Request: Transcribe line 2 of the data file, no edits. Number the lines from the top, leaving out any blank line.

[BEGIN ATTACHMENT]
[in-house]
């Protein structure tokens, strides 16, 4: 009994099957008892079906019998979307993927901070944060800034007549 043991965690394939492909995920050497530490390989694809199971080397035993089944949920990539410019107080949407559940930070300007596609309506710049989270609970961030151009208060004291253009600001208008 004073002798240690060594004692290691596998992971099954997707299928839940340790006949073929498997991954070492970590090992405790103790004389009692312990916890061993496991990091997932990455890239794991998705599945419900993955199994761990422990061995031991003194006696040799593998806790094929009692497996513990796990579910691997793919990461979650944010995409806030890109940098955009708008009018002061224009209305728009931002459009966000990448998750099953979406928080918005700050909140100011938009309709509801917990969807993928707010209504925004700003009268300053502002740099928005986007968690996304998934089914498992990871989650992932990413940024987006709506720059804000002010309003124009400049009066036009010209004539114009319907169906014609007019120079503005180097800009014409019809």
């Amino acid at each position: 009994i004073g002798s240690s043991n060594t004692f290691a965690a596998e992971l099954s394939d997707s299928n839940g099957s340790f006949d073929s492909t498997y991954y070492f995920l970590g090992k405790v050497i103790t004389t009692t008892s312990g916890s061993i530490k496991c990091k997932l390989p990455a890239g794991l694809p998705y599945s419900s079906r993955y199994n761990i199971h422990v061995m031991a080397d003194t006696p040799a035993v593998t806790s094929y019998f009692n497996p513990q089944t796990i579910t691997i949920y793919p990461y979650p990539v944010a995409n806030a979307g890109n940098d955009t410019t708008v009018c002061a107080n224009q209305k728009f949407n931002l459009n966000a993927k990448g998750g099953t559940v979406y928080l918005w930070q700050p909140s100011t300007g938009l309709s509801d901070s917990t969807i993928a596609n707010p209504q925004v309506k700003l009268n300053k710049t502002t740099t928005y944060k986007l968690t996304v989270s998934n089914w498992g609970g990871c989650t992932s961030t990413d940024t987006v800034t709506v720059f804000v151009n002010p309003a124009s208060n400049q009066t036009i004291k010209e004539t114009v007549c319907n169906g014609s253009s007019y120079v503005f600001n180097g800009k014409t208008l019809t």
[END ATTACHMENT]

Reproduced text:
């Protein structure tokens, strides 16, 4: 009994099957008892079906019998979307993927901070944060800034007549 043991965690394939492909995920050497530490390989694809199971080397035993089944949920990539410019107080949407559940930070300007596609309506710049989270609970961030151009208060004291253009600001208008 004073002798240690060594004692290691596998992971099954997707299928839940340790006949073929498997991954070492970590090992405790103790004389009692312990916890061993496991990091997932990455890239794991998705599945419900993955199994761990422990061995031991003194006696040799593998806790094929009692497996513990796990579910691997793919990461979650944010995409806030890109940098955009708008009018002061224009209305728009931002459009966000990448998750099953979406928080918005700050909140100011938009309709509801917990969807993928707010209504925004700003009268300053502002740099928005986007968690996304998934089914498992990871989650992932990413940024987006709506720059804000002010309003124009400049009066036009010209004539114009319907169906014609007019120079503005180097800009014409019809």